Theme: The Judgment Is Coming
In this week’s lessons, we look at a moving event in the life of Jesus just before his arrest and crucifixion, when he weeps for the city of Jerusalem over its rejection of Him.
Scripture: Luke 19:41, 42
The third thing is that not only is the Lord weeping because the people are precious to Him and because they didn’t know God, He’s also weeping because judgment is coming. The judgment He’s talking about here is the judgment that would fall upon Jerusalem when it rebelled against Rome, bringing the armies under Titus to destroy it in A. D. 70. Jesus foresaw all this. The words here accurately depict what will come. And yet, I think, in view of everything He said during this final week, that it wasn’t only the destruction of the city He had in mind. He saw that, of course. But He saw beyond that to a far greater destruction—a destruction that we normally describe as the final judgment.
Many of the things He said that final week look forward to that final judgment and warn men and women about it. His final great sermon, recorded in Matthew 24 and 25, depicts the final judgment. Later on, when He’s being led away to crucifixion, the women of the city are there, weeping. He tells them not to weep over what is happening, but to weep for themselves and their children.” He then describes the judgment: “In that day they will say to the mountains, ‘Fall on us,’ and to the hills, ‘Cover us!’ For if men do these things when the tree is green, what will happen when it is dry?” The Lord had that in mind. He knew it was coming, and He wept for mankind.
We have made the points that we are precious to God, having been made in His image. However, in our failure to know God we have rebelled against Him and forfeited the blessings that come from that knowledge, bringing judgment. Jesus also knew that in a certain sense that judgment was not necessary. Oh, it was necessary in one sense—the God of all the earth must do right. God will judge sin. But in another sense it was unnecessary because the Redeemer had come. Salvation was present. He Himself was there. He was about to die, and yet they would not have Him.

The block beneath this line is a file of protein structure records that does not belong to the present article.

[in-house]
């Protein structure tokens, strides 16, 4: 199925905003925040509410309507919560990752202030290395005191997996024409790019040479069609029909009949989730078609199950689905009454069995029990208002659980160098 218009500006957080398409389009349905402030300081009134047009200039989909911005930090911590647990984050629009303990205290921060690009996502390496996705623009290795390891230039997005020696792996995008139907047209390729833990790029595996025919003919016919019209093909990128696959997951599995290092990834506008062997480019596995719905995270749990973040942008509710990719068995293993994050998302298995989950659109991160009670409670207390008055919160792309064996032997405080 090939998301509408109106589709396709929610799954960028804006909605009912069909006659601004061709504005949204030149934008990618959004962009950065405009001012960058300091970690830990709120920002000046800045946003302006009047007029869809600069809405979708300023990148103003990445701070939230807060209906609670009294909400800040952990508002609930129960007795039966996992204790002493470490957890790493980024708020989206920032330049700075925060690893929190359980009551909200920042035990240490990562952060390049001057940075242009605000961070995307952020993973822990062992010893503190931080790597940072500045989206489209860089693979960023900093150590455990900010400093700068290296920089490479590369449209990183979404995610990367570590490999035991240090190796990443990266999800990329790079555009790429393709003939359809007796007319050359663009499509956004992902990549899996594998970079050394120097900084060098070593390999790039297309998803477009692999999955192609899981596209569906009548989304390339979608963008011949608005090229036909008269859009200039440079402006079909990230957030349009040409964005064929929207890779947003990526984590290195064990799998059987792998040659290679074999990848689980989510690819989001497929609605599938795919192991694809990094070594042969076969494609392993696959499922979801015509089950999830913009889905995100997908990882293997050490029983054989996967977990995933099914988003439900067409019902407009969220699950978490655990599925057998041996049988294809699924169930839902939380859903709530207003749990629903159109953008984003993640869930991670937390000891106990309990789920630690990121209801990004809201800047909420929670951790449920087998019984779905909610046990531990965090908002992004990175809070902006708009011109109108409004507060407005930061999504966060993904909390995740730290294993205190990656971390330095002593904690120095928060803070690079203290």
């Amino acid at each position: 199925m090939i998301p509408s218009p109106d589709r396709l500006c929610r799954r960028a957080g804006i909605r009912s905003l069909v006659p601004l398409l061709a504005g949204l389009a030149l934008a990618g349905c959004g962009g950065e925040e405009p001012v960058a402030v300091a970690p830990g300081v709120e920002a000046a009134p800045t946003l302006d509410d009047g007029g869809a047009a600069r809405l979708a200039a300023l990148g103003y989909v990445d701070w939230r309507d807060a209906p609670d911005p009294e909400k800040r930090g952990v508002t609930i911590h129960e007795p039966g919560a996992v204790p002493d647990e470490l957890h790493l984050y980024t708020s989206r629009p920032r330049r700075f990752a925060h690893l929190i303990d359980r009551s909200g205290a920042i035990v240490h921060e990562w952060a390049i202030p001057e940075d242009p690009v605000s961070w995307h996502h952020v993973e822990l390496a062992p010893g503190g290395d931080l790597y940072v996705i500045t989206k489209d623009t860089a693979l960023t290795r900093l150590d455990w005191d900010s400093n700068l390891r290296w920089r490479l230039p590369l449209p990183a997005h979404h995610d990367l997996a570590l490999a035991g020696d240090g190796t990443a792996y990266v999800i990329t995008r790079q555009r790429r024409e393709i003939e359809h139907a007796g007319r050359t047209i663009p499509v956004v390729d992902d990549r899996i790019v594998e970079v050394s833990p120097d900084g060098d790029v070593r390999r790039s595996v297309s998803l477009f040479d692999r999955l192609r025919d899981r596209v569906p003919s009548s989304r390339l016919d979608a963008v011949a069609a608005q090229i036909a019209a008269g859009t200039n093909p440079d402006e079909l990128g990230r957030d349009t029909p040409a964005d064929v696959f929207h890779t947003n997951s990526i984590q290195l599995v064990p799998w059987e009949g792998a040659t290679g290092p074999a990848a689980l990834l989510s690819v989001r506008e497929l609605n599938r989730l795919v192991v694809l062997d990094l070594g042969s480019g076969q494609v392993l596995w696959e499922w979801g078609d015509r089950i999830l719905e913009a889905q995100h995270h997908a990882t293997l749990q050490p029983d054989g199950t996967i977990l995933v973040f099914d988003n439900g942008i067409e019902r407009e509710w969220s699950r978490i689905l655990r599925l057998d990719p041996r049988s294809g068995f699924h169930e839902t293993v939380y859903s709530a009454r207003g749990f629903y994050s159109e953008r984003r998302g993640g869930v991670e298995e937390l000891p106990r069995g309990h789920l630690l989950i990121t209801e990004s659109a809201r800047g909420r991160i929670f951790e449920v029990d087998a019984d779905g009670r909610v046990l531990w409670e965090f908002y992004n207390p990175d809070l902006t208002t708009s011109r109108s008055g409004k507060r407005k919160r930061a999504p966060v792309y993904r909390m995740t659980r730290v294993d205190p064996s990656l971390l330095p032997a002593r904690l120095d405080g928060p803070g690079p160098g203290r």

Jesus spoke about it, saying that they did not know what would bring them peace, and they did not recognize the time of His coming. In His earthly ministry Jesus was God. He had walked the streets of their city. He had preached in the courtyard of their temple. He had healed their sick—and yet they wouldn’t have Him. They didn’t recognize it. What was the reason? Well, it was ignorance. They didn’t know. More than that, it was willful ignorance. They did not want to know. As the Apostle John, who was present on this occasion, wrote, “The verdict of mankind is this: The light has come into the world, but men and women love the darkness because their deeds are evil.” The coming of Jesus exposed their sin. Because of that, they turned from Him.
The Apostle Paul says the same thing in Romans 1. He speaks of the wrath of God being revealed from heaven, and he says it is being revealed upon all the godlessness and wickedness of men and women because having known God, they rejected the knowledge. God is clearly manifest to them, says Paul. His eternal power and His divine nature are seen in the things that are made, and yet they suppress the truth. And so, says Paul, they are without excuse. That’s what makes it so tragic. Do you understand how it builds? People are precious to Jesus Christ, but they do not know God and so are suffering for lack of knowledge. Such people hang under the judgment, which is certainly going to come. And yet, this judgment does not have to be experienced because Jesus Christ has come and died to save us from it.
What is the third reason Jesus weeps?
What language does Paul use in Romans 1 to describe people’s condition and their eventual end?
Application: Whom do you know who needs to be delivered from the wrath that is coming? How will you seek to make the truth of the gospel known to them?